Core Features
  Camera
Model
Viewfinder
(Type or
'000 dots)
Control
Panel
(yes/no)
LCD
Size
(inch)
LCD
Resolution
('000 dots)
LCD
Attach-
ment
Touch
Screen
(yes/no)
Mech
Shutter
Speed
Shutter
Flaps
(1/sec)
Built-in
Flash
(yes/no)
Built-in
Image
Stab
Camera
Model
 
Canon M502360 n 3.0 1040 swivel Y 1/4000s 10.0 Y n Canon M50
 
Olympus E-520optical n 2.7 215 fixed n 1/4000s 3.5 Y Y Olympus E-520
 
Canon G5 X Mark II2360 n 3.0 1040 tilting Y 1/2000s 30 Y Y Canon G5 X Mark II
 
Canon M6 Mark IIoptional n 3.0 1040 tilting Y 1/4000s 14.0 Y n Canon M6 Mark II
 
Canon 77Doptical Y 3.0 1040 swivel Y 1/4000s 6.0 Y n Canon 77D
 
Canon M6optional n 3.0 1040 tilting Y 1/4000s 9.0 Y n Canon M6
 
Canon M100none n 3.0 1040 tilting Y 1/4000s 6.1 Y n Canon M100
 
Canon M52360 n 3.2 1620 tilting Y 1/4000s 9.0 Y n Canon M5
 
Canon G5 X2360 n 3.0 1040 swivel Y 1/2000s 5.9 Y Y Canon G5 X
 
Canon M3optional n 3.0 1040 tilting Y 1/4000s 4.2 Y n Canon M3
 
Fujifilm X-E32360 n 3.0 1040 fixed Y 1/4000s 8.0 n n Fujifilm X-E3
 
Fujifilm X-T202360 n 3.0 1040 tilting Y 1/4000s 8.0 Y n Fujifilm X-T20
 
Olympus E-600optical n 2.7 230 swivel n 1/4000s 4.0 Y Y Olympus E-600
 
Olympus E-620optical n 2.7 230 swivel n 1/4000s 4.0 Y Y Olympus E-620
 
Olympus E-420optical n 2.7 215 fixed n 1/4000s 3.5 Y n Olympus E-420
 
Olympus E-410optical n 2.5 215 fixed n 1/4000s 3.0 Y n Olympus E-410
 
Olympus E-510optical n 2.5 215 fixed n 1/4000s 3.0 Y Y Olympus E-510

One differentiating feature between the two cameras concerns the touch sensitivity of the rear screen. The M50 has a touchscreen, while the E-520 has a conventional panel. Touch control can be particularly helpful, for example, for setting the focus point.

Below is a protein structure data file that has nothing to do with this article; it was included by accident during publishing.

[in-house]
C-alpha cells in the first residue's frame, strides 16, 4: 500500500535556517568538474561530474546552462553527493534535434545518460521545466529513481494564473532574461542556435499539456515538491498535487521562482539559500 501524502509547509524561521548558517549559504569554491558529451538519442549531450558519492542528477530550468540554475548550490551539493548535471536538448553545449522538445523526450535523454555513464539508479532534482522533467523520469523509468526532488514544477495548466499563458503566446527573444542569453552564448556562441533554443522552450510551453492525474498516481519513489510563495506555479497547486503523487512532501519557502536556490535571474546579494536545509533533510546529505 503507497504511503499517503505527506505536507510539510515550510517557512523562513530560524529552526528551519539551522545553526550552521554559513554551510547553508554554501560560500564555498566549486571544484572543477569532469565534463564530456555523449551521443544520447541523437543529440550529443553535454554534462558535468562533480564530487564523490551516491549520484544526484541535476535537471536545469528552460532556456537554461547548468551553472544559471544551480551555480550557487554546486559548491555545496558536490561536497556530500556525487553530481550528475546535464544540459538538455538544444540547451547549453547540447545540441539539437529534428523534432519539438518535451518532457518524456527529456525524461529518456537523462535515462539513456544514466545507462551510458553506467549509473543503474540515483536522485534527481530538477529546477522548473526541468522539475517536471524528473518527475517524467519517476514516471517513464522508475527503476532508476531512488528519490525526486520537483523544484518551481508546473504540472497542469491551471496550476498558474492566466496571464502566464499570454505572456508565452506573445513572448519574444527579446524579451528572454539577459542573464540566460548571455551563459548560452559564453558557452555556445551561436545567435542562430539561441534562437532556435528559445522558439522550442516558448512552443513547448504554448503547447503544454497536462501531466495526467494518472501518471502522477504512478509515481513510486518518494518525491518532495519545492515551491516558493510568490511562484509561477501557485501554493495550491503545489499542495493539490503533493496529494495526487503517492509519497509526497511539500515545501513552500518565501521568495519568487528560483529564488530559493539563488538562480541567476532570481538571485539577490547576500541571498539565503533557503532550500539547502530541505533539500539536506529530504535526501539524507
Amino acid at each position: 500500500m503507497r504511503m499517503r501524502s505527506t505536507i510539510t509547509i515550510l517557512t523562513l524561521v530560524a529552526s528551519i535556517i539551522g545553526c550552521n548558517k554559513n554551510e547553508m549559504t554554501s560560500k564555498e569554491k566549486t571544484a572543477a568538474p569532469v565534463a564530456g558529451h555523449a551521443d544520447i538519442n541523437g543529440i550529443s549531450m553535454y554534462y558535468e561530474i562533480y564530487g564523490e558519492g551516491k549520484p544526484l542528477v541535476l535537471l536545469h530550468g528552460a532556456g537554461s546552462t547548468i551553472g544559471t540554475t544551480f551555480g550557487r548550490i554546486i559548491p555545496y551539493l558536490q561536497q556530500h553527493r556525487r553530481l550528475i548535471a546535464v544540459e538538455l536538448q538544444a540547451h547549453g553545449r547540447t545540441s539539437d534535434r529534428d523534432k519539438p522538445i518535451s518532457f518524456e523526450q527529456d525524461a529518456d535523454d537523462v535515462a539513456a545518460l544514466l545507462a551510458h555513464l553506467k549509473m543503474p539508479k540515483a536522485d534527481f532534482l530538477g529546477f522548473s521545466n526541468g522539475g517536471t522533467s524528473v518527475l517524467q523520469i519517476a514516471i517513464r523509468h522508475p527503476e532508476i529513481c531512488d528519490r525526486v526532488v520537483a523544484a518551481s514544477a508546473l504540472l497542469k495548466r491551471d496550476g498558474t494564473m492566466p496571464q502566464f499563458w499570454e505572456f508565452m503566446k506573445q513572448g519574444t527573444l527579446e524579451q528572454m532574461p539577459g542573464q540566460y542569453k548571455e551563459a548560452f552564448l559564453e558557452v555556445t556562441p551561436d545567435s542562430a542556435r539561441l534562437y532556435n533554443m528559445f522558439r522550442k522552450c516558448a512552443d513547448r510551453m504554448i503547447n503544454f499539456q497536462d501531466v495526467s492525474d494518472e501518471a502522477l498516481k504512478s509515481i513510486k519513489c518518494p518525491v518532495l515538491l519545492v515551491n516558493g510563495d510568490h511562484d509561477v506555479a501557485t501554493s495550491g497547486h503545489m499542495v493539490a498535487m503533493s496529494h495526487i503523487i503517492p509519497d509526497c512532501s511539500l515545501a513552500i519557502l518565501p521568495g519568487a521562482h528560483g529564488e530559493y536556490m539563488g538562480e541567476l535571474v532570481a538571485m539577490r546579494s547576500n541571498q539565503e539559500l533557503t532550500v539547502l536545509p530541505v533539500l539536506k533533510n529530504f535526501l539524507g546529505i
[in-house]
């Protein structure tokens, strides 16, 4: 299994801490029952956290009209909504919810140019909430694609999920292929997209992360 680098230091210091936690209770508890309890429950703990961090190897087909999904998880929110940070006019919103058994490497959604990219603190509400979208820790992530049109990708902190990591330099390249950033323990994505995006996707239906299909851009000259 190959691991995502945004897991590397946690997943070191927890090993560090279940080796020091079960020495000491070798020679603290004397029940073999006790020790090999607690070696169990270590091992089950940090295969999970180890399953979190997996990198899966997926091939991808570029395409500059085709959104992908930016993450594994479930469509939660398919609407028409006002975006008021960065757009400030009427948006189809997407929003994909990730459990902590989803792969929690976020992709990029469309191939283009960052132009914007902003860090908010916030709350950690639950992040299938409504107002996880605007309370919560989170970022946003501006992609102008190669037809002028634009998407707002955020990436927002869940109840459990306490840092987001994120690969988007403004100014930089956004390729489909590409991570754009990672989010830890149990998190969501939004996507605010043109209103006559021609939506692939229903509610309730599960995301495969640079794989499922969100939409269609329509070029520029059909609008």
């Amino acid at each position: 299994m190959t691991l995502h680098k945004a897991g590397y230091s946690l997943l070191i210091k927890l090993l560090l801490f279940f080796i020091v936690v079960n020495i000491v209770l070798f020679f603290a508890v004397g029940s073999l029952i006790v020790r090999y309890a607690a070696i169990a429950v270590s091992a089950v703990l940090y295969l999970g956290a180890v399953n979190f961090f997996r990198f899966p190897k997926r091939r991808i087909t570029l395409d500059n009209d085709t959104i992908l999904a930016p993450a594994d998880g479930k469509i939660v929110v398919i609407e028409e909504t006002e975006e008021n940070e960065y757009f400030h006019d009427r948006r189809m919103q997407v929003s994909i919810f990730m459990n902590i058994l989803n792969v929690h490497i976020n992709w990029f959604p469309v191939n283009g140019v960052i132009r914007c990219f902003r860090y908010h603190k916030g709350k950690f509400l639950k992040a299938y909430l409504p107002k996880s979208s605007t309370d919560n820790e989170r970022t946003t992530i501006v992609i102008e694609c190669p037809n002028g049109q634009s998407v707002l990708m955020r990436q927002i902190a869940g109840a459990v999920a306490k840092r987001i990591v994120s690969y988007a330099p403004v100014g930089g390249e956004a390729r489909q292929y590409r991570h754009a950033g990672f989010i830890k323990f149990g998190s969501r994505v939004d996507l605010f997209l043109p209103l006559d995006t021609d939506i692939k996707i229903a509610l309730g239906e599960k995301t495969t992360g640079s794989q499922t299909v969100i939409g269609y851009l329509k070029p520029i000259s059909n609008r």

The M50 has an articulated LCD that can be turned to be front-facing. This characteristic will be appreciated by vloggers and photographers who are interested in snapping selfies. In contrast, the E-520 does not have a selfie-screen.

The M50 writes its imaging data to SDXC cards, while the E-520 uses Compact Flash or xD Picture cards. The E-520 features dual card slots, which can be very useful in case a memory card fails. In contrast, the M50 only has one slot.

 

Connectivity comparison

For some imaging applications, the extent to which a camera can communicate with its environment can be an important aspect in the camera decision process. The table below provides an overview of the connectivity of the Canon EOS M50 and Olympus E-520 and, in particular, the interfaces the cameras (and selected comparators) provide for accessory control and data transfer.

Input-Output Connections
  Camera
Model
Hotshoe
Port
Internal
Microphone
Internal
Speaker
Microphone
Port
Headphone
Port
HDMI
Port
USB
Port
WiFi
Support
NFC
Support
Bluetooth
Support
Camera
Model
 
Canon M50YstereomonoY-micro2.0YYYCanon M50
 
Olympus E-520Ynonenone--none2.0---Olympus E-520
 
Canon G5 X Mark II-stereomono--micro3.1Y-YCanon G5 X Mark II
 
Canon M6 Mark IIYstereomonoY-micro2.0Y-YCanon M6 Mark II
 
Canon 77DYstereomonoY-mini2.0YYYCanon 77D
 
Canon M6YstereomonoY-mini2.0YYYCanon M6
 
Canon M100-stereomono--mini2.0YYYCanon M100
 
Canon M5YstereomonoY-mini2.0YYYCanon M5
 
Canon G5 XYstereomono--mini2.0YY-Canon G5 X
 
Canon M3YstereomonoY-mini2.0YY-Canon M3
 
Fujifilm X-E3YstereomonoY-micro2.0Y-YFujifilm X-E3
 
Fujifilm X-T20YstereomonoY-micro2.0Y--Fujifilm X-T20
 
Olympus E-600Ynonenone--none2.0---Olympus E-600
 
Olympus E-620Ynonenone--none2.0---Olympus E-620
 
Olympus E-420Ynonenone--none2.0---Olympus E-420